Quantum computers were the next big thing at the conference. However, at the moment, apart from the fact that this topic makes your imagination go wild, we have yet to see the emergence of computers that will fully live up to the expectations.

In my recap of the last year's edition, I said “AWS can do events”. This year, the scale exceeded everyone’s wildest expectations, including mine. While last year it seemed to me “wow, it’s a huge conference”, this time there were three times more participants. I’m simply out of words to describe it.

As for the workshop part, I tried to keep a balance between sessions focused on my “private interests” (quantum computers), workshops on tools (Kubernetes, Karpenter), and gamification “jams” that test your knowledge (or lack thereof) of various AWS services. And I got what I wanted. Goldman Sachs’s rep., during their presentation on the use of quantum computers to analyze financial markets said that they are “researching the subject”, but the devices they have at the moment, which they call “quantum computers”… are not bona fide computers just yet. ;)

Workshops, as usual, were top-notch. Unlike during the last year's edition, this time we had access to properly working Wi-Fi most of the time.

Then, there were “jams”, something I'd been waiting for the most. And that was by far the most enjoyable part of re:Invent 2022 for me. This time some of the tasks focused on services such as AWS CodeCommit and AWS CodePipelines (which I highly recommend). Our 4-person team could definitely do better (we couldn't complete only one of the 12 tasks). Still, not too shabby. ;)

This year I decided to skip all sorts of presentations that can be viewed online and, instead, spent most of my time on workshops at level 400. I wanted to attend a workshop focused on Karpenter. The tool allows running several hundred pods and observe the cluster expand with new nodes that are not only optimally matched with the requirements of the pods, but also join the cluster within seconds. I recommend anyone who has had any contact with administering a Kubernetes cluster to research this tool.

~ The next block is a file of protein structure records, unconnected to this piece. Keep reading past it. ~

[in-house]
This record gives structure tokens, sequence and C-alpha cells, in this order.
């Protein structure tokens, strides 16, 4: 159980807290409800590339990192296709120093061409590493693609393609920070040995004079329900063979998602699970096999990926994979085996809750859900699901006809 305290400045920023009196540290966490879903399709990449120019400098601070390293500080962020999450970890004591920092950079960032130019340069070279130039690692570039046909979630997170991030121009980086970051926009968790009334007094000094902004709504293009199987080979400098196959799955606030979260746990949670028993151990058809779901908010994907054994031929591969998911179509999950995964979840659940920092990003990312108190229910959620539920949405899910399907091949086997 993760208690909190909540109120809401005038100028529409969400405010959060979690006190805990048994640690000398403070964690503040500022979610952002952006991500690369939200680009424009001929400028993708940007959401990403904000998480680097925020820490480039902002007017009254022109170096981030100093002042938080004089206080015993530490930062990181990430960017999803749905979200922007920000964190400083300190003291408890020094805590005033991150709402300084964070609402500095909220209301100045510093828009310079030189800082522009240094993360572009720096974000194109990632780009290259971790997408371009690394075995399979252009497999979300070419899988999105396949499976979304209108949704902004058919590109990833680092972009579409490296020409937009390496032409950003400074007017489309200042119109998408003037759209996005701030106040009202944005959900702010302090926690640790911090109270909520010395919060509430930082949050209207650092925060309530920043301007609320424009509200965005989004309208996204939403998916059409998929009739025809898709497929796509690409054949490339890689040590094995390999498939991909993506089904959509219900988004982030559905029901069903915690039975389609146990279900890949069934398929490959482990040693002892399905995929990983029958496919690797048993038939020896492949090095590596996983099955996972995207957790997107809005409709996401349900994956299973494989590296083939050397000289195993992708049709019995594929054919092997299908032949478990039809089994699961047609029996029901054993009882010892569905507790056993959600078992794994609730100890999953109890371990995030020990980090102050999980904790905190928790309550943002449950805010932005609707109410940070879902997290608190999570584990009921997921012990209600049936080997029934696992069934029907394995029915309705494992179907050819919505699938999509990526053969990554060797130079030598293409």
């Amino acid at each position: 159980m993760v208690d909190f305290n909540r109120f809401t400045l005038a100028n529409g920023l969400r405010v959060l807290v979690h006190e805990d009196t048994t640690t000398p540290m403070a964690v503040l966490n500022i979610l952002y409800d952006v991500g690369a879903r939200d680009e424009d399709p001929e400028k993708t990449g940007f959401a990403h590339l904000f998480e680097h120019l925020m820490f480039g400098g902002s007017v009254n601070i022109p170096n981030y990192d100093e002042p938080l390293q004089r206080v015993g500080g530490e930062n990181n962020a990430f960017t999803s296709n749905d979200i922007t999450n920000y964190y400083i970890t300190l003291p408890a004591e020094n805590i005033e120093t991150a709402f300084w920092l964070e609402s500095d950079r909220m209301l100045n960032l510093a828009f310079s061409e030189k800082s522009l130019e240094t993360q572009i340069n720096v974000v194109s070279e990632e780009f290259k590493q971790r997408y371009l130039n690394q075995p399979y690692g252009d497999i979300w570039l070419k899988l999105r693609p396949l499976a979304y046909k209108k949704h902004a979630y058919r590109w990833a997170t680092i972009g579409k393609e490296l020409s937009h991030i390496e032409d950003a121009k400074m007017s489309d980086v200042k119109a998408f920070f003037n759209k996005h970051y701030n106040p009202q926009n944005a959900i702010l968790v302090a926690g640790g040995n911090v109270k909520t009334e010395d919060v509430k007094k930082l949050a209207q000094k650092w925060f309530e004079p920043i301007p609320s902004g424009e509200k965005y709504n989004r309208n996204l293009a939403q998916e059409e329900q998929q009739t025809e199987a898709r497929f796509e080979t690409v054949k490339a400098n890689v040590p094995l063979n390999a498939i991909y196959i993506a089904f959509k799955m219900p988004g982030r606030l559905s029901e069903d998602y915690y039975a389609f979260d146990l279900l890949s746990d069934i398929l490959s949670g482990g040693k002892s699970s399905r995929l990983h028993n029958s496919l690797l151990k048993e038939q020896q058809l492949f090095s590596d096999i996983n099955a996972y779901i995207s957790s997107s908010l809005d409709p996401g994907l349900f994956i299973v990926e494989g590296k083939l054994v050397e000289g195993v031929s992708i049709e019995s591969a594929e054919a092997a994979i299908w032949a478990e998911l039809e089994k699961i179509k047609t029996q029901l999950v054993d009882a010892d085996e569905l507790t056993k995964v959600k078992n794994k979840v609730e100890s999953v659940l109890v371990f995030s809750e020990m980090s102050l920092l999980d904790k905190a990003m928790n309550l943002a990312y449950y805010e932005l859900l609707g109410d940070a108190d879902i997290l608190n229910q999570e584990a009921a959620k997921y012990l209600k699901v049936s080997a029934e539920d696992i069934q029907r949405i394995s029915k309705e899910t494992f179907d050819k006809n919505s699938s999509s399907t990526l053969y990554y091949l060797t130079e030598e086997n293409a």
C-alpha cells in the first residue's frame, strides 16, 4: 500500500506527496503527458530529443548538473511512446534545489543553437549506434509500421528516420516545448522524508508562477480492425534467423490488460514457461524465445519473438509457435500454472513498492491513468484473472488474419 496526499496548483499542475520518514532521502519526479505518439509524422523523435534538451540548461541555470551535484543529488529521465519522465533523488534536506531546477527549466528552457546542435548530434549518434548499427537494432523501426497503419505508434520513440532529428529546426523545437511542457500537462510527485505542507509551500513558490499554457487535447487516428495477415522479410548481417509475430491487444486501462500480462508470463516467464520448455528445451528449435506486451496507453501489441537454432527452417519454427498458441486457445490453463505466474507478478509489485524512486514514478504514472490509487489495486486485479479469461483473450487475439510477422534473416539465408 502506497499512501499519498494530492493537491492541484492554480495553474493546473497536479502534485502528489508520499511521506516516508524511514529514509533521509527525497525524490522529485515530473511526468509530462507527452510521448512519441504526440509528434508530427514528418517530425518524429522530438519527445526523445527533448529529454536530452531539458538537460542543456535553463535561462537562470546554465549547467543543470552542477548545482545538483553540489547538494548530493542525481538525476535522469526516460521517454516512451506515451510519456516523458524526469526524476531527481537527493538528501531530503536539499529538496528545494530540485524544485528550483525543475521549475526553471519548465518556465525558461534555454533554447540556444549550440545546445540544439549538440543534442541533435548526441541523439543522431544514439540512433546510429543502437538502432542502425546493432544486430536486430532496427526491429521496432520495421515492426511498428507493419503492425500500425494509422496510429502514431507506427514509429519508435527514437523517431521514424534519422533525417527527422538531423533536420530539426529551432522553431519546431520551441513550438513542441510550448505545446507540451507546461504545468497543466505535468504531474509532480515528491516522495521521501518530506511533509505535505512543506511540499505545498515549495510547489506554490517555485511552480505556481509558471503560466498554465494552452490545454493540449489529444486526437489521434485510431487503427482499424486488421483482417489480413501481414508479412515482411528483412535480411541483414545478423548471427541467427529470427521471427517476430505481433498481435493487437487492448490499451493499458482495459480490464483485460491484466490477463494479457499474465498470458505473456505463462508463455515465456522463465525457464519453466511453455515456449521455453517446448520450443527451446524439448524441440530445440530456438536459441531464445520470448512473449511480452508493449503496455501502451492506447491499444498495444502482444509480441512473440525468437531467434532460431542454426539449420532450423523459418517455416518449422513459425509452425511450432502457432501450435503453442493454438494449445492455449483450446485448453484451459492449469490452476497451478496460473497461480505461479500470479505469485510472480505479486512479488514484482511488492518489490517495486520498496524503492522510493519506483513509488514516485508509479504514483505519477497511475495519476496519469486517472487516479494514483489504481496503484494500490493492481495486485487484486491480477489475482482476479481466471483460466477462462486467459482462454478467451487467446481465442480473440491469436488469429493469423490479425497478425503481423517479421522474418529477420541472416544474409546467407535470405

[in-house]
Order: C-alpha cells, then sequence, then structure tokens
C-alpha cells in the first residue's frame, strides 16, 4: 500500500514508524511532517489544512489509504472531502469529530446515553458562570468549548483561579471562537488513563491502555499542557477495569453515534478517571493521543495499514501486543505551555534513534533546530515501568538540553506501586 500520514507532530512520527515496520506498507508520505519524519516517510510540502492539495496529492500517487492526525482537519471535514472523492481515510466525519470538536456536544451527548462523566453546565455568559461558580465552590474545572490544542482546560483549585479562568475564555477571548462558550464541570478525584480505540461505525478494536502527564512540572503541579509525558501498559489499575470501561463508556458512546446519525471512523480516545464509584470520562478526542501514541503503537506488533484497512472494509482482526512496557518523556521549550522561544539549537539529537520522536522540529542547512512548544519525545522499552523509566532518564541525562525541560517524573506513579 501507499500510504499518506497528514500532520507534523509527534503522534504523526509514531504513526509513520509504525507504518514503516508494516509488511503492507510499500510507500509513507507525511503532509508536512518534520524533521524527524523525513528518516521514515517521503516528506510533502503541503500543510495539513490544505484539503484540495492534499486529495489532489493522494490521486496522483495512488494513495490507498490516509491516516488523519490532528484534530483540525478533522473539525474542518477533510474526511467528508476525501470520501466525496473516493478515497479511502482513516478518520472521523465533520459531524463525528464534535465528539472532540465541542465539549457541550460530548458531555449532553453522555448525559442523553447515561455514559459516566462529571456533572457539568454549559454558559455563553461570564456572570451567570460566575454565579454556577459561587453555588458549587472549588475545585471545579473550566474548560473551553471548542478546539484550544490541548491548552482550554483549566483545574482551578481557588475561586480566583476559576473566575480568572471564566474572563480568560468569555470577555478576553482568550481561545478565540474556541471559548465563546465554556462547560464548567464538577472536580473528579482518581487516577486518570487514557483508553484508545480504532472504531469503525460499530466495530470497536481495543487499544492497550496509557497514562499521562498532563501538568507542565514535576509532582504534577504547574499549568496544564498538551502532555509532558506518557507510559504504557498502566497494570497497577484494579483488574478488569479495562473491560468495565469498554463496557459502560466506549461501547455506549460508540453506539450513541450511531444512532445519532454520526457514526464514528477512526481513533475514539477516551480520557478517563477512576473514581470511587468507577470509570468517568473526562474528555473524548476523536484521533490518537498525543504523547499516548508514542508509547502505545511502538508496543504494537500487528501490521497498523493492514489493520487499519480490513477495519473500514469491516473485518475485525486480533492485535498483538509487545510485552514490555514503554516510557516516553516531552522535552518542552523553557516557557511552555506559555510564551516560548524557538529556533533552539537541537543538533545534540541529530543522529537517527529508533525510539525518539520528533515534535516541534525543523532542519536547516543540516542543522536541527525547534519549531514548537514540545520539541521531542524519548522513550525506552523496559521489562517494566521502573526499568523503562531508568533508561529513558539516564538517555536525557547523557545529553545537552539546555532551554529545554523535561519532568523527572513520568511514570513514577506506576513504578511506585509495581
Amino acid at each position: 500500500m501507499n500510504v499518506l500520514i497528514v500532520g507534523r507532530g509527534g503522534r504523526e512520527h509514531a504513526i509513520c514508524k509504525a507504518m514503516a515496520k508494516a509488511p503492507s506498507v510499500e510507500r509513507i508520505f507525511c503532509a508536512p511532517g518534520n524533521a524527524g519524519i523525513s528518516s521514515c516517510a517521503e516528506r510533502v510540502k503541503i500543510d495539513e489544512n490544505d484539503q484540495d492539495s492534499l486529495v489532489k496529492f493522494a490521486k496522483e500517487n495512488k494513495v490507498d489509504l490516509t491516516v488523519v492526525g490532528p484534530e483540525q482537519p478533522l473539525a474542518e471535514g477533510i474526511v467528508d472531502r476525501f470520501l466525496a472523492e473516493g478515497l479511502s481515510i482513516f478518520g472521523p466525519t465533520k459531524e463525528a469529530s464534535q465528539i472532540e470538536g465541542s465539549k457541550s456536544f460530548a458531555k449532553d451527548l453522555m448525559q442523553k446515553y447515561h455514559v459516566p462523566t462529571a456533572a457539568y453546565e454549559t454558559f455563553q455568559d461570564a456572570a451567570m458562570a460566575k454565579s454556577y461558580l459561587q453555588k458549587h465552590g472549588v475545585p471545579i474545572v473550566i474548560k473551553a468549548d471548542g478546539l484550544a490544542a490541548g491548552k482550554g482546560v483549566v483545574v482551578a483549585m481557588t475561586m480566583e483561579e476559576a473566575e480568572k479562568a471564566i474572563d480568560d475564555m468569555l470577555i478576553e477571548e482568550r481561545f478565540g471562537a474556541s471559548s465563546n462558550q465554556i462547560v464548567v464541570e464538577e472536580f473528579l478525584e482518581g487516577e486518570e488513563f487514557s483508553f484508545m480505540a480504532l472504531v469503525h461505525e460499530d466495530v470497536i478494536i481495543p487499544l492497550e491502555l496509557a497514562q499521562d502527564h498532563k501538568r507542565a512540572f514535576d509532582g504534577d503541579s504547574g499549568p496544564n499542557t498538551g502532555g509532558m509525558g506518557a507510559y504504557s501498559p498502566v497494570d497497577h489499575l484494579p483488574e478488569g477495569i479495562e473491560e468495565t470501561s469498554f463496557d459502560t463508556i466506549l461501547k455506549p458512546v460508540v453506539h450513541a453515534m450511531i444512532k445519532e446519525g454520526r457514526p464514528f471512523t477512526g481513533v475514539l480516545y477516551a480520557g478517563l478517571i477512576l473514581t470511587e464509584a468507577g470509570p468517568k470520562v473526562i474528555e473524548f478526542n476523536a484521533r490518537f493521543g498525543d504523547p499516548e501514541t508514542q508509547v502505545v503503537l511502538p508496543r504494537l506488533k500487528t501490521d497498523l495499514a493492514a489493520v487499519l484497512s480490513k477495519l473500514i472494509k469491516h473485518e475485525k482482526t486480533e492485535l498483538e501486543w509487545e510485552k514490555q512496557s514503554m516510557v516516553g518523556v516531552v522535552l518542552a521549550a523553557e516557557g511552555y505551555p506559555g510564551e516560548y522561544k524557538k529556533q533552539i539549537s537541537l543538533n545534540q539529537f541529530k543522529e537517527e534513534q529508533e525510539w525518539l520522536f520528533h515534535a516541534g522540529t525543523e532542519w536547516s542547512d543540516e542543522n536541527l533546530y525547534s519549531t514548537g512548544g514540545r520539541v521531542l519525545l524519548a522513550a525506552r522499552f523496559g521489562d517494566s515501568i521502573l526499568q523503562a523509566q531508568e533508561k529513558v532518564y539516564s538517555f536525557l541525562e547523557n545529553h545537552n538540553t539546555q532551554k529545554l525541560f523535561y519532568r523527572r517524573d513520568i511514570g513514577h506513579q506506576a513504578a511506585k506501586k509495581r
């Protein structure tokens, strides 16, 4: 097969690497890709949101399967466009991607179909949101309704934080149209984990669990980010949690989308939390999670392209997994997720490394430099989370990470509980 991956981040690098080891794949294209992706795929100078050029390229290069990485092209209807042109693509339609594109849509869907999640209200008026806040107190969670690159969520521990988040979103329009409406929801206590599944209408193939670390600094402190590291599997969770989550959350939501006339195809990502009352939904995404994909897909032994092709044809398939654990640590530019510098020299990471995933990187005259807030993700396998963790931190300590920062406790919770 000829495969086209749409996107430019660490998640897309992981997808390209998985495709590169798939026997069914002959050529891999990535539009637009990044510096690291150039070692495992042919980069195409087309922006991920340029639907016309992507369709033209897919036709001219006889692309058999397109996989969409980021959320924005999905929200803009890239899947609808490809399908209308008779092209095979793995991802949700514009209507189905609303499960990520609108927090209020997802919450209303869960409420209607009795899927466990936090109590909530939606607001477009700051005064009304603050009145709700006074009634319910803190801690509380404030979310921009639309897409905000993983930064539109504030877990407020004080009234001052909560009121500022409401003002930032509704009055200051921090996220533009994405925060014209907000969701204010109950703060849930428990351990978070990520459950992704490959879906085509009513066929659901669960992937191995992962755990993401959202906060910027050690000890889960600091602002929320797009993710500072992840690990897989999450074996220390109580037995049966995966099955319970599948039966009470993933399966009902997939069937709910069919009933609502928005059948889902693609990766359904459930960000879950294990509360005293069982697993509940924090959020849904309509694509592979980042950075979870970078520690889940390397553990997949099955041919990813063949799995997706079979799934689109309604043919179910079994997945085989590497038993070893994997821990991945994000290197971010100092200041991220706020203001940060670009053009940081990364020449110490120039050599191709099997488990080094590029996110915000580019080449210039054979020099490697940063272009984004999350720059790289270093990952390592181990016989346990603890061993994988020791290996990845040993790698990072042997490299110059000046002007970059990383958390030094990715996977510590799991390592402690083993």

At another workshop, which was focused on building a SaaS application using Amazon EKS, I managed to organize my knowledge and see how you can combine different architecture models (silo, bridge, pool) within one application using EKS. An interesting fact I learned at the workshop is the ability to create dynamic IAM policies that can be used as one of the solutions to increase isolation at the data level in SaaS applications. The holistic approach to the subject was also a big plus. I also liked the use of Istio as a service mesh to ensure isolation between users and applications.

This year, AWS did not present as many groundbreaking services as before. Instead, the conference was more about optimizing and adding value to the existing service chain, as well as presenting the achievements in the area of sustainability.

Due to the number of participants and the limited number of seats, it was difficult for me to sign up for every session I wanted. Quantum computers were one of the things I wanted to hear about. However, I was a bit disappointed – instead of a portal to another world, I saw a tool which the financial industry can use to solve optimization problems with rapid convergence. I was also presented with the limits of the human mind: with the increasing number of qubits in quantum computers, quantum software design will have to be handed over to machines. The complexity is getting so high that it is increasingly difficult for people to create programs that are not only correct, but also optimal.

I liked the common-sense trend of promoting value maximization from existing services and the connections between them. Lambda and EventBridge were presented as tools that can reduce the overhead of deploying applications to multiple regions at once. SageMaker was demonstrated as a tool for analyzing data collected from the IoT. For sure, it’s interesting and practical, but mostly just reasonable. Nothing “crazy” or “groundbreaking” about it. Perhaps this is what the near future will hold for the industry?